Chuck is a versatile show. During its three-and-a-half-season run, it has employed a wide variety of tones and narrative approaches. Understandably, not everyone likes every flavour of Chuck. I tend to prefer action-packed Chuck or emotional Chuck to romantic Chuck or goofy Chuck.1 Unfortunately, the first half of this season had a lot of the flavours of Chuck that I just didn’t like.

However, for what it’s worth, Chuck has been steadily improving since its messy midseason finale, “Push Mix.” That doesn’t mean that Chuck has reached or is ever again going to reach the dizzying heights of the best of the first 3 seasons. But I’m okay with that. Chuck is what it is now, and if “First Bank of Evil” is any indication of what the rest of the season is going to be like, then I’m very happy. I’ve decided that if Chuck isn’t going to raise the stakes by creating a sense of danger, I’d rather it build excitement through a sense of mystery instead of not attempting to build excitement at all. If Chuck isn’t going to pick a single narrative thread and focus on it, I’d rather it tackle multiple storylines at once instead of labelling one storyline as the most important and then addressing it only sporadically. And if Chuck isn’t going to create any significant interpersonal drama, I’d rather it craft clear arcs for each character instead of manufacturing drama through vaguely defined notions like motherhood.

This isn’t a case of picking the lesser of two evils. I actually like what Chuck is doing now, and I thoroughly enjoyed “First Bank of Evil.” The episode represented, in a certain sense, what I’d hoped Chuck would be in the post-Ring era. Sure, I have a few minor quibbles about the execution, but “First Bank of Evil” was probably the best episode since season 3.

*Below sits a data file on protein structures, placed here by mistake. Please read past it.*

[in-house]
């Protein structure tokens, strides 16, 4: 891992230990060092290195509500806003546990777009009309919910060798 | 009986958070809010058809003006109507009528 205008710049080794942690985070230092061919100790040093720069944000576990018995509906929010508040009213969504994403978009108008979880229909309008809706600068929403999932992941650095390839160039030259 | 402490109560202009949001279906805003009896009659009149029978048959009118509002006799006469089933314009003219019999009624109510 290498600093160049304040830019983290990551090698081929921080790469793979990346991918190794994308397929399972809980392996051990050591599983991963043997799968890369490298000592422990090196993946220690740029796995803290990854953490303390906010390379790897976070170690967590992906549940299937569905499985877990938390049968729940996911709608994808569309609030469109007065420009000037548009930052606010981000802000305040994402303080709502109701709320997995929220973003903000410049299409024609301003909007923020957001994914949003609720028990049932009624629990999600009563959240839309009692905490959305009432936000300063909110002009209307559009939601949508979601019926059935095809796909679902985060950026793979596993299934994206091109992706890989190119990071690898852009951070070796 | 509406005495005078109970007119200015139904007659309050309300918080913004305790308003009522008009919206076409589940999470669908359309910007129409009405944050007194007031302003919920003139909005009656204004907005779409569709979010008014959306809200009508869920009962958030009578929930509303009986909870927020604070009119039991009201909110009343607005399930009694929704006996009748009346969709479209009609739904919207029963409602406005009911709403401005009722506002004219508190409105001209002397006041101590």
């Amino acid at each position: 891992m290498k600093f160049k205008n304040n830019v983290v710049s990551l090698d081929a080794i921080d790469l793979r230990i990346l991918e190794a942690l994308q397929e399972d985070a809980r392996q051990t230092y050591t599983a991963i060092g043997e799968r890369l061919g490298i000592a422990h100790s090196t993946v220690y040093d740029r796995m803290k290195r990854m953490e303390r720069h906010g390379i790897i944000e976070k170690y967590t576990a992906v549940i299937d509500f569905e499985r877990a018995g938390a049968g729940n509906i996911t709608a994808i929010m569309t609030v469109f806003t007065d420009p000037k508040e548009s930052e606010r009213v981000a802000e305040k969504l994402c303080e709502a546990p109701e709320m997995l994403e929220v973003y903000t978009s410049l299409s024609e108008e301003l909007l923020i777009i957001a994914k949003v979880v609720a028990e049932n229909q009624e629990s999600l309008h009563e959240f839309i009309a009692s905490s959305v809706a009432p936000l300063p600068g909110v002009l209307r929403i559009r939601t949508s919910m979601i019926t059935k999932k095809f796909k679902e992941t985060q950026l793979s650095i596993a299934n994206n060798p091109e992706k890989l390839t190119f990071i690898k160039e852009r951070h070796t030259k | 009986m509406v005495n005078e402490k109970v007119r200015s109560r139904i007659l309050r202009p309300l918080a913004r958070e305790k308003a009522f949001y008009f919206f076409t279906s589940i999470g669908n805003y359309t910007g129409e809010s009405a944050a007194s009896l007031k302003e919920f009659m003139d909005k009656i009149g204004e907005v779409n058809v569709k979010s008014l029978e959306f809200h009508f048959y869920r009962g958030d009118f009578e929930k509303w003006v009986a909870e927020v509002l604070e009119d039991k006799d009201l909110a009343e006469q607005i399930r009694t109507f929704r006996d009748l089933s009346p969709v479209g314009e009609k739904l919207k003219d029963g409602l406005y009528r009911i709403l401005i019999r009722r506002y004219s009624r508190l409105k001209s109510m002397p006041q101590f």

Let’s jump straight to the most fun parts of the episode: everything that happened at the bank.2 There’s been a lot of talk about how the show has been nearly tension-free since Chuck mastered the Intersect 2.0, and while I’m not inclined to agree completely, I can see where that opinion comes from. In any case, the easiest way to create some tension is to craft a situation in which Chuck can’t rely on the Intersect 2.0 abilities, and that’s what the first visit to the bank did. Chuck and Vivian had to maintain their covers, something with which no amount of kung fu or acrobatics could help. It was interesting to see Vivian maintain her composure under pressure or to see Chuck pulling a nifty trick with the guard by letting himself get punched in the gut.

The second visit to the bank probably made less sense,3 but I’m always going to enjoy a scene where Chuck and Sarah pull some wicked Matrix-style moves. Having them alternately threaten people with guns and converse cutely about wedding plans was an amusing touch. The second bank visit also gave us the second appearance of Riley, played by Ray Wise. Now, let’s get one thing straight. Ray Freakin’ Wise can do no wrong, and I think he worked well in this role, but I’d like to see him be even slimier in subsequent appearances (assuming that he wasn’t a one-shot character).

“First Bank of Evil” featured a number of subplots, and I think all of them worked, but to varying degrees. The Jeff/Lester subplot, which tied into Morgan’s roommate search, was by far the funniest. For some reason that I can’t fathom, renaissance fairs are a frequent target of comedy. Nonetheless, I enjoyed seeing Morgan’s increasingly exasperated reactions to prospective roommates, and I appreciated that the renaissance enthusiasts actually enjoyed Jeff and Lester’s company; having them reject the terrible twosome would have been the easy way out. Also, it must be said: Big Mike’s sexual innuendos about Morgan’s mom will never not be funny.